I don’t deny this country has many many discrimination issues. But a bit of realism should be thrown into the mix.

    • Anonymous says:

      Didn’t notice any ‘Brit-bashing ‘advocate’, but you have certainly introduced Caymanian-bashing. So now Caymanians are stereotyped as inexperienced and lazy with poor attitudes.  

  3. Sounder says:

    Unfortunately this article says more about the prejudices of the author than it does about discrimination in Cayman. Does the author really believe that white middle class men are responsible, either directly or indirectly for discrimination everywhere and always?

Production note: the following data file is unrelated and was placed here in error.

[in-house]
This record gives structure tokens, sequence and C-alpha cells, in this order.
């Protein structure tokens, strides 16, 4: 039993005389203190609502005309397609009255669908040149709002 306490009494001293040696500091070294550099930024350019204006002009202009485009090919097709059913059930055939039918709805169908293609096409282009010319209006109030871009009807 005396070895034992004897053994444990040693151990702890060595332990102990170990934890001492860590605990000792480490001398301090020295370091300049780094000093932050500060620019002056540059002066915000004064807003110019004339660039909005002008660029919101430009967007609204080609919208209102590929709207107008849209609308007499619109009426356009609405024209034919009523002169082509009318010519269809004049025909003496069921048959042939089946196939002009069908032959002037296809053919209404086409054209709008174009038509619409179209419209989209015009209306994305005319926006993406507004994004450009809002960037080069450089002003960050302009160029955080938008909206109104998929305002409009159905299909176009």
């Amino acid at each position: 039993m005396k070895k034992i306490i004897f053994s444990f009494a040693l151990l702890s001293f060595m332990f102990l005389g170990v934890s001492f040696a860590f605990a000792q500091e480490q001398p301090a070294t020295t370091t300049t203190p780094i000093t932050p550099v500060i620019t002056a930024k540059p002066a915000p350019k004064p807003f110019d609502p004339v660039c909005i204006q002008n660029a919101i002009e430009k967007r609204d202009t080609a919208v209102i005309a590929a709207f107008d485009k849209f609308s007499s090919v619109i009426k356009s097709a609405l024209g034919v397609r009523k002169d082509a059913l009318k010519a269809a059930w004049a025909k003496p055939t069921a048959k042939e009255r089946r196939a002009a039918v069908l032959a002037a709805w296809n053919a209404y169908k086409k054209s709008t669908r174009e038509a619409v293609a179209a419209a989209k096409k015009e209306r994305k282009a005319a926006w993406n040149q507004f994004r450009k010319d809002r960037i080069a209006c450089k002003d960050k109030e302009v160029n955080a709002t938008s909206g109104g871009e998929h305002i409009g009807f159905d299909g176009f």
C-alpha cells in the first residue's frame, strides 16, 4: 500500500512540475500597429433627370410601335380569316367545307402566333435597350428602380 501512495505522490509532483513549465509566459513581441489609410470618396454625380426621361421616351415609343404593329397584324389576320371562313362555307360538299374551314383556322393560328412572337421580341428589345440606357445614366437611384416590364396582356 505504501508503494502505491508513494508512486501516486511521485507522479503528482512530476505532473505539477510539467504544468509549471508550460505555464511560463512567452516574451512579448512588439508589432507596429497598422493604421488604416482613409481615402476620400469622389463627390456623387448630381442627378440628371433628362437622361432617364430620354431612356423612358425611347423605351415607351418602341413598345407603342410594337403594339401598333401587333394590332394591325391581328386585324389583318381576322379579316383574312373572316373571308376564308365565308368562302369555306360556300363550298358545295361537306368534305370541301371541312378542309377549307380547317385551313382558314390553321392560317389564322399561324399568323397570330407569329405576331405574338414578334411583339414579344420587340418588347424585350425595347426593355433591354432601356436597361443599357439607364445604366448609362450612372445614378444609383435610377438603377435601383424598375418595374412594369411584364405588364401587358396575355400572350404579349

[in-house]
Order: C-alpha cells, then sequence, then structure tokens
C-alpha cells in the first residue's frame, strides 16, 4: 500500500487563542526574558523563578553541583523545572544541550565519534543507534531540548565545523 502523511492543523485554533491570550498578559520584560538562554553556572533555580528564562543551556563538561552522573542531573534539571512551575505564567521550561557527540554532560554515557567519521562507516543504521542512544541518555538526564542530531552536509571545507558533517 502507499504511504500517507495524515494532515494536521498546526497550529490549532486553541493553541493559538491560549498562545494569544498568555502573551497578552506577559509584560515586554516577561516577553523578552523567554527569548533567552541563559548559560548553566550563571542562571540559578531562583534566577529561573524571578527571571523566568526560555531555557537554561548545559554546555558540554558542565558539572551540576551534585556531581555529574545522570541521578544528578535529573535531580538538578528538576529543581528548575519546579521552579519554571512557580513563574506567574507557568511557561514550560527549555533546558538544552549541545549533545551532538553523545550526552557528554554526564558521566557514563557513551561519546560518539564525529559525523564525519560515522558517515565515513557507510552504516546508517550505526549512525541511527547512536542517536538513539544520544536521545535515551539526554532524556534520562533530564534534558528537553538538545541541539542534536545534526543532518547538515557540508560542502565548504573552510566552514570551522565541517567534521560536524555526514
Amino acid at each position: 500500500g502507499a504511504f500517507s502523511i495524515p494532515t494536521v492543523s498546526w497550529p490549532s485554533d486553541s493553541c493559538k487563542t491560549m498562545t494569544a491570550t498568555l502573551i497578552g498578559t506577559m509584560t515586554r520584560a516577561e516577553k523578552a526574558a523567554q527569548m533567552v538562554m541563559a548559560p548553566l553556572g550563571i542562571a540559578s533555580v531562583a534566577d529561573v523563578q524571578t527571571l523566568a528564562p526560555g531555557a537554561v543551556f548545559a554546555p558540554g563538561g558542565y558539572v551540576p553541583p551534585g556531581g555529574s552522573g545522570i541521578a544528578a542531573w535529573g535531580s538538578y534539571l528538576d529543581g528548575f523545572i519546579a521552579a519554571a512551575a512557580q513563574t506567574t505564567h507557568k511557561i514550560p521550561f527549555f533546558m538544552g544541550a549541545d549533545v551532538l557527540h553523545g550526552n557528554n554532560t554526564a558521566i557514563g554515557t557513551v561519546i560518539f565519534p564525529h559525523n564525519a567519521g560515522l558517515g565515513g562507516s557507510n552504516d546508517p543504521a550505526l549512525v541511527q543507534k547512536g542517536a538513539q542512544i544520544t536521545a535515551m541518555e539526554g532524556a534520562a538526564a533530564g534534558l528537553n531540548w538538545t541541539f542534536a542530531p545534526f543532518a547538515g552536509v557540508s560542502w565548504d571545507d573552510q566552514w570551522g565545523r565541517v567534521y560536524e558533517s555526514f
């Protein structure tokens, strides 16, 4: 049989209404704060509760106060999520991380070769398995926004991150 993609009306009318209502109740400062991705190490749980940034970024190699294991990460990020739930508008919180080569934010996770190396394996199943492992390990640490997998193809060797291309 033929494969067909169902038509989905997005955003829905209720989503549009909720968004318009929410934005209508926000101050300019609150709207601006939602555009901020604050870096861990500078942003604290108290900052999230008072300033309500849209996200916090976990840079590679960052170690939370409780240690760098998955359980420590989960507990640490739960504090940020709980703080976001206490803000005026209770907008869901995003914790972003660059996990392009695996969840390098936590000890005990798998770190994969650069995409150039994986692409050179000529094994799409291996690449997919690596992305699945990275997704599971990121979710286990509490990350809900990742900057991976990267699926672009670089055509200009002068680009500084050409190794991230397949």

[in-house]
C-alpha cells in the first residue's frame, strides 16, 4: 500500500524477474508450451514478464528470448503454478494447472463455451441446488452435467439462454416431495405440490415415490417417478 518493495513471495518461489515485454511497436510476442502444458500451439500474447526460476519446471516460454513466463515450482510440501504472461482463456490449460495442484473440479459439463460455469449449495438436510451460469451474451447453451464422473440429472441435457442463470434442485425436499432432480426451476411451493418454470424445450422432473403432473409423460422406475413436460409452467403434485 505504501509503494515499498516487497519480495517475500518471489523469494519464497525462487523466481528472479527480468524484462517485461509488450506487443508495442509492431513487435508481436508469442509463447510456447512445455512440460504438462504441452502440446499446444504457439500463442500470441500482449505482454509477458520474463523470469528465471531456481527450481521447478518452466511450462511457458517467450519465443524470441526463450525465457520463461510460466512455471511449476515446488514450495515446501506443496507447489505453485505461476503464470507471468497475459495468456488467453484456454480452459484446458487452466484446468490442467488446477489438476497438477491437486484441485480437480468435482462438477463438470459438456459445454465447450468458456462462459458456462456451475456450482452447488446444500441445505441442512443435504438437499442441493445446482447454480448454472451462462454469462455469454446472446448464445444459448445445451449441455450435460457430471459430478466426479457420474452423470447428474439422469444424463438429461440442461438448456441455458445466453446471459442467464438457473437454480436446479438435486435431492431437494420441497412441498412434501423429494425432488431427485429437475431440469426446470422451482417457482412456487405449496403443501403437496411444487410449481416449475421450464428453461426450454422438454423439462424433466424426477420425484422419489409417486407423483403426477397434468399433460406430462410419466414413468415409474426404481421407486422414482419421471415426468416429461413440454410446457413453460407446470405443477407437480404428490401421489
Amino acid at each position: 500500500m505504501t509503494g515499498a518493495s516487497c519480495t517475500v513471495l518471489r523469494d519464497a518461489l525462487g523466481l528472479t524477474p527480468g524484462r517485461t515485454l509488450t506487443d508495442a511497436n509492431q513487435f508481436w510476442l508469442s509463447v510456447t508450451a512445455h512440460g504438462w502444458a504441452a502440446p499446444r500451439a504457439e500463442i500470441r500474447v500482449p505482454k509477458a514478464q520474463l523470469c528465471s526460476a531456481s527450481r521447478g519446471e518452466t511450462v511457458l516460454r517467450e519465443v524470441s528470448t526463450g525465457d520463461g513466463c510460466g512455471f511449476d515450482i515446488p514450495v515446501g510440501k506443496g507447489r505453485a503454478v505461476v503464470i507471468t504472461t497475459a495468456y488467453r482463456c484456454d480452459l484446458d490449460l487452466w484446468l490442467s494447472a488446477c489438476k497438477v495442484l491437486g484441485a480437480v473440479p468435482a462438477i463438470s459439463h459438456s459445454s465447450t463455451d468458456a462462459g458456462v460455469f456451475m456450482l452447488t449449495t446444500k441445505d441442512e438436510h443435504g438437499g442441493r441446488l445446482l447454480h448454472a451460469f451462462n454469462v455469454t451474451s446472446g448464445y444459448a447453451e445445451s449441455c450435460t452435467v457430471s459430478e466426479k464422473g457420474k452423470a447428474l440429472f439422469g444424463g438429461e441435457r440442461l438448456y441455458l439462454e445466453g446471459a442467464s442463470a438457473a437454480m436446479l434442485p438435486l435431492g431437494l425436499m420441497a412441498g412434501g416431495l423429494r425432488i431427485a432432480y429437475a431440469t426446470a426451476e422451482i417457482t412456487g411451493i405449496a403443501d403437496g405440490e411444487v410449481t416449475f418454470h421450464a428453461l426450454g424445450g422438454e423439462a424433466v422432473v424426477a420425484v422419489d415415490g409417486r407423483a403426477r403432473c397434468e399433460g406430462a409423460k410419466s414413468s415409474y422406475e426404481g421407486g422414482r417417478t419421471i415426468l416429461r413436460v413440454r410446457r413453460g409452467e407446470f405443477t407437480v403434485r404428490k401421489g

I have no doubt that discrimination exists here in Cayman, but before a solution can be proposed, the correct nature of the problem needs to be identified. If this article is representative of the quality of thinking being applied to the problem of discrimination, then there will be no solution for a considerable period of time.

  4. Anonymous says:

    "However, what is noteworthy is that this discrimination claim, if it is proven, may have as much to do with the claimant being a woman, or being black as it does her being a native Caymanian and could serve to illustrate a much wider discrimination issue than a possibly unfair employer".

    In case you haven’t noticed Maples (coincidentally) elevated a female, native Caymanian of colour to partnership just a few weeks ago. That, coupled with the words "I’m particularly pleased that Wanda, a Caymanian, felt sufficiently confident in our partnership admission process that she was prepared to put herself through after ten years as an associate with the firm" must be absolute proof that it just couldn’t be discrimination of any variety ; < )